Though he is often credited with more than he contributed, D.W. Griffith is undoubtedly the first of the great cinematic artists. He did not create the tools of the trade, nor invent its techniques, but he imbued them with meaning, gave significance and weight to them, and thus established the grammar of motion pictures.
He did not invent the close-up, but he was the first to exploit its dramatic and emotional potential; he did not invent cross-cutting between different lines of action, but he further developed the technique and used it to devastating effect. In short, he took the technological novelty of the moving picture and transformed it into an art form; he elevated what was considered the lowliest of entertainments into the most powerful artistic medium of the 20th century.
Griffith, after honing his skills with hundreds of one- and two-reel films for the Biograph company, electrified the world with The Birth of a Nation (1915), and followed it with what is still one of the most grandiose cinematic undertakings of all time, Intolerance (1916). This three-hour epic, told in four interwoven but separate episodes, gets a rare theatrical screening at the Castro Theater at 2 p.m. Saturday as part of the San Francisco Silent Festival’s annual winter program, along with a series of early Vitaphone sound films of vaudeville acts, and Flesh and the Devil (1926), the first pairing of silent-era superstars Greta Garbo and John Gilbert. Scores for the two feature films will be provided by Wurlitzer maestro Dennis James, one of the foremost practitioners of silent film accompaniment.
Griffith sustained his grasp on motion picture dominance with a few more large-scale classics: Broken Blossoms (1919), Way Down East (1920), Orphans of the Storm (1921), and a string of smaller, more intimate tales such as the often overlooked True Heart Susie (1919). But though he led the charge, his brigades soon overtook him. His influence waned as his innovations unleashed a tide of experimentation and artistry that quickly subsumed him, leaving his work appearing quaint and outdated long before his productivity subsided.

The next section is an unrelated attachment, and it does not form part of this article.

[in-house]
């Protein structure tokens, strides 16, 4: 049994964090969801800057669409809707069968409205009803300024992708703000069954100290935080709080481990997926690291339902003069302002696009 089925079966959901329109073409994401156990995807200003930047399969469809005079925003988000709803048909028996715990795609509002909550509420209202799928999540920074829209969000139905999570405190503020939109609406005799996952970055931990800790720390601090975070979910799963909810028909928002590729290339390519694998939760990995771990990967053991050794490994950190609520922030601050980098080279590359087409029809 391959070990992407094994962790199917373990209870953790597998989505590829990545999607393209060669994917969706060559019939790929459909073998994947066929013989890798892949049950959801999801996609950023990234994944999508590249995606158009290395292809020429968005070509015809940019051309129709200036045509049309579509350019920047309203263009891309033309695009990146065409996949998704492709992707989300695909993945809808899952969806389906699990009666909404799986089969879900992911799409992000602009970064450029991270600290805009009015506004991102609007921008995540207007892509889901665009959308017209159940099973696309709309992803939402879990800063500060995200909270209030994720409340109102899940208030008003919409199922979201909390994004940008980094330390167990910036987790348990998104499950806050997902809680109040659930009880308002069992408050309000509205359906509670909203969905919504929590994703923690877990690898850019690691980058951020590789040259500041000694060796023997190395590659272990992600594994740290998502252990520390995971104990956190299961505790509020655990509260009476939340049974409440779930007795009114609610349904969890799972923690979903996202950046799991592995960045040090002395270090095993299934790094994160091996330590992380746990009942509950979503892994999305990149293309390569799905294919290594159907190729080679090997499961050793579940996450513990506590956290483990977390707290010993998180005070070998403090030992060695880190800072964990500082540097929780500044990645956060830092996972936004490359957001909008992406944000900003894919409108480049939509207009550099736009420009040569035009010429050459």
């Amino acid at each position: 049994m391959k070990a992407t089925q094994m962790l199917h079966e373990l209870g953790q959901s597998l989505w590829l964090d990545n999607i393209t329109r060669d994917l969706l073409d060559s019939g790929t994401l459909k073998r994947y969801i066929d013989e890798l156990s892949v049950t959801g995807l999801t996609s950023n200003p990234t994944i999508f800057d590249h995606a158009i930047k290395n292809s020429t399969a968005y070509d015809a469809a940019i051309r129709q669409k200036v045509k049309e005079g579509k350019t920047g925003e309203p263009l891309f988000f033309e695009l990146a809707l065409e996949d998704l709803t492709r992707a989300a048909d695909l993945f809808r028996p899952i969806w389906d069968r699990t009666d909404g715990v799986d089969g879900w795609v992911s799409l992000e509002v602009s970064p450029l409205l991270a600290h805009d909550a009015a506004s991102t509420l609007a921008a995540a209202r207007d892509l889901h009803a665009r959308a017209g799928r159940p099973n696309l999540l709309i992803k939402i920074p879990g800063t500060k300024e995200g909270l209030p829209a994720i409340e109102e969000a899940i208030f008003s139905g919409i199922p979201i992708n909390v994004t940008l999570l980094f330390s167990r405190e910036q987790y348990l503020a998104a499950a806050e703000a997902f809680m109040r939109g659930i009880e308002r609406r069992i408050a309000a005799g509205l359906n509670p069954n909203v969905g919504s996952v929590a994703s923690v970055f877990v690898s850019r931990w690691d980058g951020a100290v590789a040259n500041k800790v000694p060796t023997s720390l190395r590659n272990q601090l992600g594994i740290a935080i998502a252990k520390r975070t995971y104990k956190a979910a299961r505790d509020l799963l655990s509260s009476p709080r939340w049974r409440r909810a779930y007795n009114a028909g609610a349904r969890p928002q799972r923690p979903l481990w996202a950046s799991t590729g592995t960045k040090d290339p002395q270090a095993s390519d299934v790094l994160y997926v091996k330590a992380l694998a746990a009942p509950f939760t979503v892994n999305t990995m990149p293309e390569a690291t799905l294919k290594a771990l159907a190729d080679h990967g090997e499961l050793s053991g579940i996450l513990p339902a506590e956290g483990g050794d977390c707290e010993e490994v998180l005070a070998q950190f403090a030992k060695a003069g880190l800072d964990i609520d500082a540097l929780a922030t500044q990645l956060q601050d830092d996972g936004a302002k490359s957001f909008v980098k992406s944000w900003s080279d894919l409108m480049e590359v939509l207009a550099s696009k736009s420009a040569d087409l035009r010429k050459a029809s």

In the 1920s, this still young medium was just beginning to reach its peak. The ‘20s would become the first Golden Age of the movies before silent pictures were abruptly killed off by the advent of synchronized sound technology. Cinema was getting more and more sophisticated. The camera was beginning to move with increasing grace and fluidity; editing was fast becoming an art form unto itself; acting styles were growing more restrained and naturalistic; and the avant-garde was rapidly expanding the boundaries of the medium.
Griffith, meanwhile, was a product of the Reconstruction-era South. His attitudes and world view had been shaped by the myths and legends of the Confederacy. In Griffith’s films, the ante-bellum South is the apotheosis of civilization, women are saintly madonna figures or conniving vamps, and African Americans are wayward children at best, devilish defilers of white womanhood at worst. His most effective work pits pastoral elegance against the dark tide of “progress”: bucolic village life threatened by the moral degradation of the city; old social orders undermined by the rise of an underclass. He may never have filmed a woman tied to the railroad tracks, but that sort of melodrama was his forte: the virtuous damsel in distress, rescued at the last minute from the heaving iron monster of industrial progress.